Construction and plumber's assistants, Other miscellaneous labourers and related workers, Other process workers, Handypersons and Concreters were the occupation unit groups contributing most to employment growth for Labourers and related workers over the reference period.


Intermediate production and transport workers

From early 2002 to mid-2005, the number of persons employed as Intermediate production and transport workers increased by 8,662, the sixth largest increase of all occupations, accounting for 8.1% of the total state increase. However, Intermediate production and transport workers were the only occupation to record an increase in unemployment since last job - up by 323 persons. The index of total hourly rates of pay (excluding bonuses) for Intermediate production and transport workers rose by 12.6%, the fourth largest occupation increase. Intermediate production and transport workers recorded the second largest occupation increase in total time adult weekly earnings ($155.20), more than one and a half times the total state increase of $91.60. Intermediate production and transport workers also recorded the second largest occupation increase in total time (non-managerial adult) weekly hours worked (2.5 hours), more than three times the total state increase of 0.7 hours.


Storepersons, Structural steel construction workers, Truck drivers, Other mobile plant operators and Miners were the occupation unit groups contributing most to employment growth for Intermediate production and transport workers over the reference period.


Managers and administrators

Managers and administrators recorded the second largest increase in employed persons (26,173) among the occupations from early 2002 to mid-2005, accounting for 24.4% of the total state increase. Managers and administrators recorded the sixth largest decline of all occupations in unemployment since last job (856 persons), accounting for 5.3% of the total state decline. The index of total hourly rates of pay (excluding bonuses) for Managers and administrators increased by 12.4% - the fifth largest occupation increase. Total time adult weekly earnings for Managers and administrators increased by $39.70, the sixth largest occupation increase. However, total time (non-managerial adult) weekly hours worked by Managers and administrators fell by 0.2 hours.


Livestock farmers, General managers, Crop farmers, Sales and marketing managers and Other specialist managers were the occupation unit groups contributing most to employment growth for Managers and administrators over the reference period.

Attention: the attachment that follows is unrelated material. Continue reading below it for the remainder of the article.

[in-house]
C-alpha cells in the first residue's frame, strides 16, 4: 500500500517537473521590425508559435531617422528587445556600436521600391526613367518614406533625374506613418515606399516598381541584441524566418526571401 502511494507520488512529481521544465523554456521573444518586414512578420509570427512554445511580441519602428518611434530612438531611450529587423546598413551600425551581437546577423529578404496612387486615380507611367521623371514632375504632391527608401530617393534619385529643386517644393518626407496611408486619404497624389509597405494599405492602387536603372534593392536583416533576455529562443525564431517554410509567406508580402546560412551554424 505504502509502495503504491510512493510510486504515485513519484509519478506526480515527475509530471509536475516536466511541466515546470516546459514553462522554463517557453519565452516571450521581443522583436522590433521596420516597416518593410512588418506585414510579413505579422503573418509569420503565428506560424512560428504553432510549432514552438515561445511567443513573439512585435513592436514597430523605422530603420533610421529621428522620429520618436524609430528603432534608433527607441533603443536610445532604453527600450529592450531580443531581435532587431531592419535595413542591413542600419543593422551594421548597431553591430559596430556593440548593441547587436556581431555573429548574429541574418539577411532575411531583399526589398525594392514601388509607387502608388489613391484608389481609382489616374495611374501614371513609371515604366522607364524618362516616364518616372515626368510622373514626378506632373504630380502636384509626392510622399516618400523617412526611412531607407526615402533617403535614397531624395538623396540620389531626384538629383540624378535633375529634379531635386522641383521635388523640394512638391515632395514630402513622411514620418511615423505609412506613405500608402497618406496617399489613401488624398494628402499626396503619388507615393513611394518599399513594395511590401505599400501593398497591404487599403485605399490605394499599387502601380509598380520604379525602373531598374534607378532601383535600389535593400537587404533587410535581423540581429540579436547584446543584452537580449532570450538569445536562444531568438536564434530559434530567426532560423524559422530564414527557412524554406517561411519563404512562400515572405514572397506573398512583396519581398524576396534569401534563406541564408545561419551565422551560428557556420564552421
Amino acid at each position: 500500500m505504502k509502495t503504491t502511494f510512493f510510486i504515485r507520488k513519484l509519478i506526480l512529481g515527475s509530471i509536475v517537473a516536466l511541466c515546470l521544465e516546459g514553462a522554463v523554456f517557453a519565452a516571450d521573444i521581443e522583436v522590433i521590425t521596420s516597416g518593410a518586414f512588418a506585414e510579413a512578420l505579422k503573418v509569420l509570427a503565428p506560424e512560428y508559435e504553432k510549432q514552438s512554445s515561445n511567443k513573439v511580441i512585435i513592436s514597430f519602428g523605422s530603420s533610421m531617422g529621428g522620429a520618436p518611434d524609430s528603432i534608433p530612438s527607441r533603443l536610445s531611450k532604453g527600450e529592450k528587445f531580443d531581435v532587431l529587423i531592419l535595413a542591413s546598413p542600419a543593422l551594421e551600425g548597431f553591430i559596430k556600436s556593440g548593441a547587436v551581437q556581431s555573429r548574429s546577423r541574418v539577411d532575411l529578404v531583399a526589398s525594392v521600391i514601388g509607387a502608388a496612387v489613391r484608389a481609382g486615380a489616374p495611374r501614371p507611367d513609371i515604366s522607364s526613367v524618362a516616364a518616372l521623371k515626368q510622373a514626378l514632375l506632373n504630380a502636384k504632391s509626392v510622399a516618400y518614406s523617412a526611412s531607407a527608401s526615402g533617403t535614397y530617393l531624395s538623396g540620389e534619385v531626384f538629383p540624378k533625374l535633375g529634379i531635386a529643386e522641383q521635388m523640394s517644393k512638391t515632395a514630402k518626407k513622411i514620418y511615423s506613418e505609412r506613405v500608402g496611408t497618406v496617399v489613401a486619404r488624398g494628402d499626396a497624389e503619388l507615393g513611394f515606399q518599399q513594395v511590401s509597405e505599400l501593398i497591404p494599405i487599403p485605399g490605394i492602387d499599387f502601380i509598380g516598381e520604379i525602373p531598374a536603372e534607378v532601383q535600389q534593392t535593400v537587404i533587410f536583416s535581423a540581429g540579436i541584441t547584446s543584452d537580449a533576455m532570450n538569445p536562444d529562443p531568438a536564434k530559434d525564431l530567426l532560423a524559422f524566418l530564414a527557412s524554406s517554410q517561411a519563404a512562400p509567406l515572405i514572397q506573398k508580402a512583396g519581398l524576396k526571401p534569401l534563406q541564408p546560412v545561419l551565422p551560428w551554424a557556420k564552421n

INDUSTRIES

The recent shortage of skilled labour in Western Australia appears to be most concentrated in those industries experiencing the largest growth in demand for the occupations highlighted above. Not surprisingly, the same industries appear as major contributors to demand for several occupations. The Australian and New Zealand Standard Industrial Classification (ANZSIC) industry divisions contributing most to employment growth in the selected occupations were as follows:

  • Tradespersons and related workers (up 19,183 persons) - Construction (10,245), Mining (4,904) and Manufacturing (2,769);
  • Professionals (up 26,565 persons) - Property and business services (8,516), Health and community services (6,901) and Education (5,120);
  • Labourers and related workers (up 7,479 persons) - Construction (6,951), Manufacturing (4,332) and Health and community services (1,546);
  • Intermediate production and transport workers (up 8,662 persons) - Construction (4,025), Agriculture, forestry and fishing (3,775) and Mining (3,003); and
  • Managers and administrators (up 26,173 persons) - Agriculture, forestry and fishing (5,695), Property and business services (5,301) and Manufacturing (2,995).

Combining these results with the industries displaying the strongest signs of shortage across the range of labour market indicators, five industries emerge as being those in which the recent skills shortage is most concentrated. These industry divisions are analysed below. As per the occupation section above, analysis for all indicators is from early 2002 to mid-2005, or the most recent time period available.